Usually, you boot your computer from its main hard drive, which contains your operating system (like Windows). But occasionally, you may need to boot from a CD, DVD, or USB drive–say, if you’re running a recovery program, or testing out a new operating system like Linux.

In order to do this, you need to tell your computer’s BIOS to load the operating system from a different place than usual. You can do this in two ways: By changing the boot order in the BIOS, or by accessing a boot menu on startup. We’ll show you both methods in this guide. (The first is permanent until you change it again, but should exist on every computer. The latter method is faster, but may not exist on every machine.)

Note: This process will look different on each computer. The instructions here will guide you through the process, but the screenshots won’t look exactly the same.

How to Change Your BIOS’ Boot Order

To access the BIOS, you’ll need to restart your computer and press a specific key at the start of the boot process. This key is generally displayed on-screen during the boot process. For example, you may see a message that says “Press <DEL”> to enter setup” or “Press F2 to access the BIOS.” Press the required key at the correct time and your computer’s BIOS will appear.

bios-key-at-boot-up

While Delete and F2 are probably the most common keys, your computer may require another key, such as F1, Escape, or Ctrl+Alt+Escape. If you don’t see the required key on-screen, consult your computer’s manual or search for your computer’s model name and “bios key” on Google.

(If you built your own computer, consult the motherboard’s manual instead.)

Once you’re in the BIOS, look for some sort of “Boot” option menu. If you’re lucky, there will be a tab at the top of the screen named Boot. If not, this option may be located beneath another tab.

boot-tab-in-bios

Use the arrow keys to navigate through the BIOS. To select something, press Enter. You’ll generally see a list of the keys you can use at the bottom-right corner of your screen.

bios-keyboard-shortcuts

Locate the boot order screen that lists the boot devices. This may be on the Boot tab itself or beneath a Boot Order option.

bios-boot-devices

Select an option and press Enter to change it, either to disable it or specify another boot device. You can also use the + and – keys to move devices up or down in the priority list. (These steps may be slightly different on some computers; consult the list of keyboard shortcuts on your screen.)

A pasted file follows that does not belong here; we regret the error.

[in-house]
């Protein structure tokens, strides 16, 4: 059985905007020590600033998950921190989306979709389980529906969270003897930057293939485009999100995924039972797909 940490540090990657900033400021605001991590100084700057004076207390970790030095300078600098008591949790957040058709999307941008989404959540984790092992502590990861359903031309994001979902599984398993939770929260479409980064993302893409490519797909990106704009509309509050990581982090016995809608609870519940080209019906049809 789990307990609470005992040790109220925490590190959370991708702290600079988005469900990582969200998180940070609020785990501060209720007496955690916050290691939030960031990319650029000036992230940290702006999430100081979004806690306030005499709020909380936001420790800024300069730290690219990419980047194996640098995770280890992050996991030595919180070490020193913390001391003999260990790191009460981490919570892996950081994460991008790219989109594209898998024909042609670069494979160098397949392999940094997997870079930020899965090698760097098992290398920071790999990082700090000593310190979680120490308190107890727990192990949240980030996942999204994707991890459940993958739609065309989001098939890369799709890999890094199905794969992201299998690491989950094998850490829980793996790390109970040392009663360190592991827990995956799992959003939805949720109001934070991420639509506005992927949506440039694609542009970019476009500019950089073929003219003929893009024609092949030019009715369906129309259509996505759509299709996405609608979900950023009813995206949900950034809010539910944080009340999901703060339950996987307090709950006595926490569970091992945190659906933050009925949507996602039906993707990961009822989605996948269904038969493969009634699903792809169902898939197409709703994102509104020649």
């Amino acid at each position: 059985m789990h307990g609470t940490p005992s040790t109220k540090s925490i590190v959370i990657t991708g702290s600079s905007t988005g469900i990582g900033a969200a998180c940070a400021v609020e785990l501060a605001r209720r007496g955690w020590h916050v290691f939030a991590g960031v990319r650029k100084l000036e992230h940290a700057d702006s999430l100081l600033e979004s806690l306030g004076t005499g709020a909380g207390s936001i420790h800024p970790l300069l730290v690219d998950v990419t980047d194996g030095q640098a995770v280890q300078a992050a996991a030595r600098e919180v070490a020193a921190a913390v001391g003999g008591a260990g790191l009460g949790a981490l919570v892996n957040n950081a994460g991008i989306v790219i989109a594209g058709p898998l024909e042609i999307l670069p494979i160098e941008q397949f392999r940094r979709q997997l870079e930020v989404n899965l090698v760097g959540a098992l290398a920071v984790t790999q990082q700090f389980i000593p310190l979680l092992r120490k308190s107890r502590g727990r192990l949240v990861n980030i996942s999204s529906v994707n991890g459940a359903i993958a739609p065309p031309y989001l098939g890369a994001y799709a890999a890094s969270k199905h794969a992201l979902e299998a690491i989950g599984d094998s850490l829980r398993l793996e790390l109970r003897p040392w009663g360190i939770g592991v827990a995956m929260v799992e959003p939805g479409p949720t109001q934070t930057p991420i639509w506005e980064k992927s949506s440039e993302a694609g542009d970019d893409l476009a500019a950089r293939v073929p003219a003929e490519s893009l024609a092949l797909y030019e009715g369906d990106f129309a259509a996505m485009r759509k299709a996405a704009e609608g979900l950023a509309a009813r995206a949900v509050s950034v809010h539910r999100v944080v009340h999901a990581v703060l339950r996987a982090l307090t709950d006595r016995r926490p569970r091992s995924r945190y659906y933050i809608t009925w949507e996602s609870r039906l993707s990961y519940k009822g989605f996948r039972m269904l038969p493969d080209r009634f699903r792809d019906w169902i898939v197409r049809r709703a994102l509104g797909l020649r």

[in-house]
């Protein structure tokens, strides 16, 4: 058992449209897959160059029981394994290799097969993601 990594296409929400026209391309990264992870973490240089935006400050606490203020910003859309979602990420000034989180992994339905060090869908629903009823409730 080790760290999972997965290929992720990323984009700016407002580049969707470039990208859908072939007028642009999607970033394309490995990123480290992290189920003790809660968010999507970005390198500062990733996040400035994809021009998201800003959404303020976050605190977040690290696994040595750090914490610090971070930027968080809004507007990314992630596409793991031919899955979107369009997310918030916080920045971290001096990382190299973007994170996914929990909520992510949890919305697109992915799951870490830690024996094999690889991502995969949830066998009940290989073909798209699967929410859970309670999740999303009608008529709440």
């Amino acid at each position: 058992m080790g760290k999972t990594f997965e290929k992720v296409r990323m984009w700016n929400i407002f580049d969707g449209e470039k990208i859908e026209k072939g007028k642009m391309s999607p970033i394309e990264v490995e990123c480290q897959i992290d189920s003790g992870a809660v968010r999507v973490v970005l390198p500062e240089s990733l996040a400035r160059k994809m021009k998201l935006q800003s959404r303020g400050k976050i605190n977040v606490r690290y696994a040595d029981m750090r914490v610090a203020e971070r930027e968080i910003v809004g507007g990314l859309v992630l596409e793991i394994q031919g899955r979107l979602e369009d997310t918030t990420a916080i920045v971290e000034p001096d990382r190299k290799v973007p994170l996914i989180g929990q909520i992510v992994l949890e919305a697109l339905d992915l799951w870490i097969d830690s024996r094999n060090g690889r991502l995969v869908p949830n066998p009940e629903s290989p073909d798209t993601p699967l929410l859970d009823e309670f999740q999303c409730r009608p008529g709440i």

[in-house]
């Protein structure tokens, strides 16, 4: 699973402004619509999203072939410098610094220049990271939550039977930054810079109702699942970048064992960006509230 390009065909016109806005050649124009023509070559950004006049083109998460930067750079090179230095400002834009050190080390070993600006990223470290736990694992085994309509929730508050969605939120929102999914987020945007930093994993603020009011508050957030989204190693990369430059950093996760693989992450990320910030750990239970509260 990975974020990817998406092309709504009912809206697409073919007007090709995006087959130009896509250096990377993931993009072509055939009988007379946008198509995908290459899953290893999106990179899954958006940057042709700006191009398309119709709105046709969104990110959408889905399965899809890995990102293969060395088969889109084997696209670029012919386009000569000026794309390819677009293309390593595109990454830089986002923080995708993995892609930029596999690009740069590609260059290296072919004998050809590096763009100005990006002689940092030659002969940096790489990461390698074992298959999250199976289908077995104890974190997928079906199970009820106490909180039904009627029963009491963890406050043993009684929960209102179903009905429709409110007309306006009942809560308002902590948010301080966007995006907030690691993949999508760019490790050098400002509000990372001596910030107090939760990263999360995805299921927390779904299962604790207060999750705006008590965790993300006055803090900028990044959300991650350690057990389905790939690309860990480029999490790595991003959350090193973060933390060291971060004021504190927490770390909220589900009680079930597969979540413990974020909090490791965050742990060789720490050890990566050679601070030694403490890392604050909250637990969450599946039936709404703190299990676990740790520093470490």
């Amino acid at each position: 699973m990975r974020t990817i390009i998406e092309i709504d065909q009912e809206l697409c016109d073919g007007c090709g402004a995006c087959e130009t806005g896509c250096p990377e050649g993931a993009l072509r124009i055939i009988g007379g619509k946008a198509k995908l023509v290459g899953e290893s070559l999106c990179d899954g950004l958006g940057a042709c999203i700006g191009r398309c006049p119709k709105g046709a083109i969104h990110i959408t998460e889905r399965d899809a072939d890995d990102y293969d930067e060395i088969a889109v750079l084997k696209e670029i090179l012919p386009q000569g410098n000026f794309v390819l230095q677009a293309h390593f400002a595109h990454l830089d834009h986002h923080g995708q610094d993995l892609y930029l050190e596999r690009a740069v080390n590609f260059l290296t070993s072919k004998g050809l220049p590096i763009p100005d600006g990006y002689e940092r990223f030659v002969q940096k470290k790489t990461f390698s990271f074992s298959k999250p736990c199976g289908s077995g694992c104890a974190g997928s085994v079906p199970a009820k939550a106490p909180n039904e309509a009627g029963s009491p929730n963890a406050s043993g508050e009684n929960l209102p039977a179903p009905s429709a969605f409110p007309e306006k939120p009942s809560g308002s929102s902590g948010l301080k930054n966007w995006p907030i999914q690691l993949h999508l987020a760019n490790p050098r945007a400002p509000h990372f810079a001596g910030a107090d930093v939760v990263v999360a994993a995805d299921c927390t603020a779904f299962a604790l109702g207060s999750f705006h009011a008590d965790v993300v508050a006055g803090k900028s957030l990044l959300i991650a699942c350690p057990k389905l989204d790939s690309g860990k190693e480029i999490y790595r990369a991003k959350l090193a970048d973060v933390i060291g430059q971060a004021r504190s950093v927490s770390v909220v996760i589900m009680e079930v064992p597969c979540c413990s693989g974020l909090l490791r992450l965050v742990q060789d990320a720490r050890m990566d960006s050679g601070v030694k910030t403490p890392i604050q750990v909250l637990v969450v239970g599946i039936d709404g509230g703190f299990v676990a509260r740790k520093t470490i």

change-bios-boot-order

Note that “USB drive” doesn’t appear as an option in the list, even though our computer has USB ports. If we connected a USB device to the computer before starting our computer and accessing this screen, we’d see the USB drive option in the list. Some computers display the USB drive option even when a drive isn’t connected, while some don’t.

The boot order is a priority list. For example, if “USB drive” is above “hard drive” in your boot order, your computer will try the USB drive and, if it’s not connected or no operating system is present, boot from the hard drive.

To save your settings, locate the Save & Exit screen. Select the Save Changes and Reset or Save Changes and Exit option and press Enter to save your changes and restart your computer.

You may also be able to press a specific key to save your settings and reset the computer. Ensure you select the “save and exit” option, not the “discard changes and exit” option.

save-bios-changes

Once your computer restarts, it will boot using your new boot order priority.

How to Access Your Computer’s Boot Menu (If It Has One)

To reduce the need to change your boot order, some computers have a Boot Menu option.

Press the appropriate key – often F11 or F12 – to access the boot menu while booting your computer. This allows you to boot from a specific hardware device once without changing your boot order permanently.

computer-boot-menu

Most new computers will soon be using UEFI instead of the traditional BIOS, but PCs with traditional BIOSes will be with us for a long time to come. While different computers use different BIOS keys and have different BIOS layouts, the process is similar on all computers using the traditional BIOS